It's not surprising that Daraya came under attack, opposition activist Rafif Jouejati said.

"Daraya is being targeted because it is the closest to the capital, and it is one of the first cities that revolted against the Assad regime and was the spearhead of the peaceful demonstrations in the beginning of the revolution," said Jouejati, a spokeswoman for the LCC.

"I believe the regime thinks that the only way to end the revolution is (to) kill, kill, kill. Deep down, they know they are failing, but they want to destroy as much as possible before it is over."

But the Syrian government had a different take on the situation in Daraya:

"The armed forces cleared the town of Daraya in Damascus countryside from terrorists ... eliminating a large number of them," the state-run Syrian Arab News Agency reported.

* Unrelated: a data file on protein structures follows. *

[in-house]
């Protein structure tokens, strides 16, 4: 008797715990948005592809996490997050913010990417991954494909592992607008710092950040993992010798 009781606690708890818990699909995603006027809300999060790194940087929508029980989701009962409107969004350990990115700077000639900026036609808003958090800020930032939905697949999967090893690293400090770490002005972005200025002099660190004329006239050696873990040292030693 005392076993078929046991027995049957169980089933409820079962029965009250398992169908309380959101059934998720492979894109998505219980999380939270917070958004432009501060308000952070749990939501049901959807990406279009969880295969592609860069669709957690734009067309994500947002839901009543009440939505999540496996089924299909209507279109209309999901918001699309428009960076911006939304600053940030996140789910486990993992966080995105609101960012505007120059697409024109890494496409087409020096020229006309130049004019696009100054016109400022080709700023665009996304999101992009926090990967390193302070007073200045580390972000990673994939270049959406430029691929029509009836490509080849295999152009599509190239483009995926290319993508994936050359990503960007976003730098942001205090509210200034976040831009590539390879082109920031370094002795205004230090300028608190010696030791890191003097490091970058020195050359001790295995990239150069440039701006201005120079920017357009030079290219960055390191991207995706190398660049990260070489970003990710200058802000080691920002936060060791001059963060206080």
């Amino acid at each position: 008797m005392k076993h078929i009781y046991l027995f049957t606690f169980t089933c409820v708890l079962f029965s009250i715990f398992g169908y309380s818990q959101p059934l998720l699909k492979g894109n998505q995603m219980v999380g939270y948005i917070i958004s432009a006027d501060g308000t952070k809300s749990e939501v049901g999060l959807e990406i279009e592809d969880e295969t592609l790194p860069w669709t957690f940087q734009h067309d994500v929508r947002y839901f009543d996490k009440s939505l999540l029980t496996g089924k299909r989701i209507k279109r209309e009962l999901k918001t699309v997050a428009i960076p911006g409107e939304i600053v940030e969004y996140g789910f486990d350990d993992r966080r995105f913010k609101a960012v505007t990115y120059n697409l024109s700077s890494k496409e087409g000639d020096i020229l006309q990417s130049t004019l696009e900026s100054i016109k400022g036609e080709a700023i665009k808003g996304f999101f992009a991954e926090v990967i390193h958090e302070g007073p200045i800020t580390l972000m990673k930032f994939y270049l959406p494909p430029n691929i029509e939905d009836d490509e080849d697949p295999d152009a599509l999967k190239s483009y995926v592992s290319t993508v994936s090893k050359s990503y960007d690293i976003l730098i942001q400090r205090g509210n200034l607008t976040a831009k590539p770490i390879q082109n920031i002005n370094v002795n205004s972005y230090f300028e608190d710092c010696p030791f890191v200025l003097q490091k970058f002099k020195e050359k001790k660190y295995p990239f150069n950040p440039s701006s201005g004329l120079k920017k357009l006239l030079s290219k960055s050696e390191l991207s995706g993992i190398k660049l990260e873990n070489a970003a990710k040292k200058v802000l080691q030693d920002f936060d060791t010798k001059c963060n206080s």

Inside Damascus: VP surfaces

New video shows Syrian Vice President Farouq al-Sharaa in Damascus holding an official meeting in the capital, despite reports this month that he had defected.

The video, distributed by Reuters, showed al-Sharaa meeting with a top Iranian official, Alaeddin Boroujerdi, who according to Syrian state media arrived in Damascus on Saturday.

Iran's state-run Press TV also reported that al-Sharaa had met with an Iranian official "amid anti-Assad TV's defection rumors."

More than a week ago, a spokesman for the rebel Free Syrian Army said al-Sharaa had fled the regime.

Syrian state-run TV, at the time, did not explicitly say whether al-Sharaa had defected, but reported that the vice president's office issued a statement saying al-Sharaa "has never at any moment thought of leaving the homeland to whatever direction."

Had al-Sharaa defected, it would have marked the highest-level departure from President Bashar al-Assad's regime yet. A stream of Syrian officials resigned from the regime in recent weeks, including Republican Guard Brig. Gen. Manaf Tlas and Prime Minister Riyad Hijab. Like al-Sharaa, the men are Sunnis who held top posts in a government dominated by the country's Alawite minority.

Will Syria's first lady take a stand or stand by her man?